Not much causes as many problems
in relationships as does a lack of communication. Whether human to human, or human to dog;
listening to what the other party is telling you will help circumvent
unnecessary misunderstandings. While
humans may use words as their main form of communication, dogs primarily
communicate with visual cues or body language.
When those go unheeded, verbal communication, such as growling or
barking, may ensue.
of us have seen that all too common video of an adorable toddler riding his dog
like a pony. Or the video of a child
pulling a dog’s face towards his own. The child
and dog are filmed by an adult who will then comment how “sweet” and “funny” it
is. The majority of dogs, even the most
tolerant ones, will not find invasions of personal space amusing. If we look closely and study the dog’s body
language, we can see all the warning signs.
The dog attempting to move away, eyes wide, licking their lips, trying
at all costs to remove themselves from this uncomfortable situation. Perhaps we see a yawn or even a subtle
curling of the lip. One thing’s for
sure, if we pay attention, we can almost hear the dog asking for help. Sadly, those pleas virtually always go
unanswered resulting in a child needing stitches and a dog being blamed. The dog’s fate will practically be sealed and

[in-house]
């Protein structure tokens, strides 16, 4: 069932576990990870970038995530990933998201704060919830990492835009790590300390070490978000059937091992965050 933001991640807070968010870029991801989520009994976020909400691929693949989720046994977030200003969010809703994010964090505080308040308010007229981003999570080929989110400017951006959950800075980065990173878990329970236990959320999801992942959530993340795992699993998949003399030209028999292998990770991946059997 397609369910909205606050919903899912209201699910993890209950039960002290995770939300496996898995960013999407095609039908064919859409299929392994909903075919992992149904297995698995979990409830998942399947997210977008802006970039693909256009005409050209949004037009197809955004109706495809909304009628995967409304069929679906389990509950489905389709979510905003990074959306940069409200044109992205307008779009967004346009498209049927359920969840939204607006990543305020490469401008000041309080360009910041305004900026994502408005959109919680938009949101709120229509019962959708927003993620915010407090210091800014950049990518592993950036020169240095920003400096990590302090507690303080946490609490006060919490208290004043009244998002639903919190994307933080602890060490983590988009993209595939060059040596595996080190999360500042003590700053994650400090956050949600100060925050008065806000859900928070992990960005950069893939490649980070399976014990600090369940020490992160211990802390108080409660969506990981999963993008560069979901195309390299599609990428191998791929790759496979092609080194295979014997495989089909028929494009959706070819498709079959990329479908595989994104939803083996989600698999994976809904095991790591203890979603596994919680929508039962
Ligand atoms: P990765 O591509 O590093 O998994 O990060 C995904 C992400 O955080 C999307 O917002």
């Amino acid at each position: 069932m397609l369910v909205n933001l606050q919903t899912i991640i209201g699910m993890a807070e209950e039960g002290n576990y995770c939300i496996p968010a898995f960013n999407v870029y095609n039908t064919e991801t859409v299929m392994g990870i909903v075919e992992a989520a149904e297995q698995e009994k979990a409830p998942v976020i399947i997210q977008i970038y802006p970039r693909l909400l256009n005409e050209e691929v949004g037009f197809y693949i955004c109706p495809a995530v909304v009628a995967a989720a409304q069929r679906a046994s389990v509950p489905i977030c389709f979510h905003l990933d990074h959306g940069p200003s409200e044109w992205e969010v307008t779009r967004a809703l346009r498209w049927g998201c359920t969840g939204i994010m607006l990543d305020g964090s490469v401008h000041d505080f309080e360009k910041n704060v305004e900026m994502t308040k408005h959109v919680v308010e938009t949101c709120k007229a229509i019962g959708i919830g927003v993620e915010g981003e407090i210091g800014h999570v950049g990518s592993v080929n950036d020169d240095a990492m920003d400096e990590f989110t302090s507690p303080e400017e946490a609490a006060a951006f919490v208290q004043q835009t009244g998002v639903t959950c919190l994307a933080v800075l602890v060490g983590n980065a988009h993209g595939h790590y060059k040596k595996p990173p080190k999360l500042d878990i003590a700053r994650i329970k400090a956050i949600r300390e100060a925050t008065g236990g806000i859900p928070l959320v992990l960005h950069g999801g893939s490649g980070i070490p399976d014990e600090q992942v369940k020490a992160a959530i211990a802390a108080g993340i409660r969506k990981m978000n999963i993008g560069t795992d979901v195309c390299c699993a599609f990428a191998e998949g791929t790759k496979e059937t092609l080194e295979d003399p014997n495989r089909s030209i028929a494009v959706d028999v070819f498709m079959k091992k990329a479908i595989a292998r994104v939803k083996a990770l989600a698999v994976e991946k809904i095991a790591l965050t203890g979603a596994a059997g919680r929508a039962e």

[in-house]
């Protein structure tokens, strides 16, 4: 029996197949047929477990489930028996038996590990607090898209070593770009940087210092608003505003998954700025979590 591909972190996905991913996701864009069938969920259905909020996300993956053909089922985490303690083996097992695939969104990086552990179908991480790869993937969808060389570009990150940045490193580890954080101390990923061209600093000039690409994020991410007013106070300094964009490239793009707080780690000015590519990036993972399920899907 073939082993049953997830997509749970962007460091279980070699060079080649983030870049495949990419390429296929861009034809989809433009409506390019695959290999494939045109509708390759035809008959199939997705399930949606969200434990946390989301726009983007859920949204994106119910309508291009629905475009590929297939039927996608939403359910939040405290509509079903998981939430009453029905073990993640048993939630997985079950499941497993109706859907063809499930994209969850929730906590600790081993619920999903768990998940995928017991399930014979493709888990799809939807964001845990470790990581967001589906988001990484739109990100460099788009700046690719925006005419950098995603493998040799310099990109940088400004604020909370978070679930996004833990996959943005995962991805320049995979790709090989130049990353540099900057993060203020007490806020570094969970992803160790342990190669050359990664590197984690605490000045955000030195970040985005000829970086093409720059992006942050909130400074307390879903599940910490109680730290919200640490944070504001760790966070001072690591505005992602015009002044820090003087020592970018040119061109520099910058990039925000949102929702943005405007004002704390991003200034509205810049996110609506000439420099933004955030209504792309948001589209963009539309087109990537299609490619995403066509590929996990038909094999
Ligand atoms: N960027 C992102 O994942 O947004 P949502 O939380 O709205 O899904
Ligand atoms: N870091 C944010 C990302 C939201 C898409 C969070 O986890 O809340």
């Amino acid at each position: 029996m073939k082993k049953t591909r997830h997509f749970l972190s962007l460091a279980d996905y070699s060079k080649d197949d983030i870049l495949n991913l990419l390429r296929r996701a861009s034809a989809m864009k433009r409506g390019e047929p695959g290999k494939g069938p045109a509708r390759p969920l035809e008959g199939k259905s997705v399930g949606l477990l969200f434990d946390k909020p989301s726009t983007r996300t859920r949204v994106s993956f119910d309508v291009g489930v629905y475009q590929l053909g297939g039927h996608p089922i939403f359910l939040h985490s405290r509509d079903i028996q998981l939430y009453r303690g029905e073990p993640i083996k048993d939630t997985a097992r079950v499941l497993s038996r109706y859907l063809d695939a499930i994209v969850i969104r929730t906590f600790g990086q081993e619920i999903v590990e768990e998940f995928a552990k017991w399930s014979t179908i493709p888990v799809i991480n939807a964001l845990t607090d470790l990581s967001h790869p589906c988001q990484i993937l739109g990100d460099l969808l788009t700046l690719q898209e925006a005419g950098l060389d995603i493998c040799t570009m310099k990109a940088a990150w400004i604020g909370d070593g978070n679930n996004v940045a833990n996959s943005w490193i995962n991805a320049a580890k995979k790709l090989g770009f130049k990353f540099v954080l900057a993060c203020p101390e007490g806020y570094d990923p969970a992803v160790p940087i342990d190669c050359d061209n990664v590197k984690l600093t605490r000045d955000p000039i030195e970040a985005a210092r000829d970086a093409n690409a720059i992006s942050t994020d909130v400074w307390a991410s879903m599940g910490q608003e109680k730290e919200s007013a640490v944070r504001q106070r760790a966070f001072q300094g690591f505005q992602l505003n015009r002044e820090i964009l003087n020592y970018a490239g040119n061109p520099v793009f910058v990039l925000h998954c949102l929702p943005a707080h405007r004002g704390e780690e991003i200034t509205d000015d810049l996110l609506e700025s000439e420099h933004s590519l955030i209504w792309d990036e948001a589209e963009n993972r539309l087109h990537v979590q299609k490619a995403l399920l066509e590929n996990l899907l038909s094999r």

he may even pay for this transgression with his life. The caretaker will undoubtedly lament that
“this was totally unexpected” and that Buster had “never done anything like
this before”. If only the adult had
“listened” more closely, this unfortunate accident would have been avoided.
dogs are eager to communicate, all we have to do is allow them to do so and
listen. Allowing a dog to communicate
means that we must not correct appropriate forms of communication, such as
avoidance, a lip curl, a growl or even barking. Many people become alarmed when
their dog growls or barks and are quick to correct these behaviors. A dog that verbalizes his discomfort has
probably exhausted all other, more subtle, forms of appropriate
communication. He is now begging you to
listen. Be open to receiving his
messages and keep matters from escalating to the point where Buster feels his
only way out of an uncomfortable situation is to bite the adorable toddler
sitting on him.
If you enjoy Christina’s writing, check her books out! She is the author of “Chester Gigolo: Diary of a Dog Star” and “Insider Training: Chester Gigolo’s Dog Training Secrets Revealed” for which she won the 2016 DWAA Captain Haggerty award for Best Training Book and the 11th Annual National Indie Excellence Award (Animals & Pets). She is also a contributing author to “Animal Stars: Behind the Scenes with Your Favorite Animal Actors”. She has written multiple articles which have appeared in various international publications.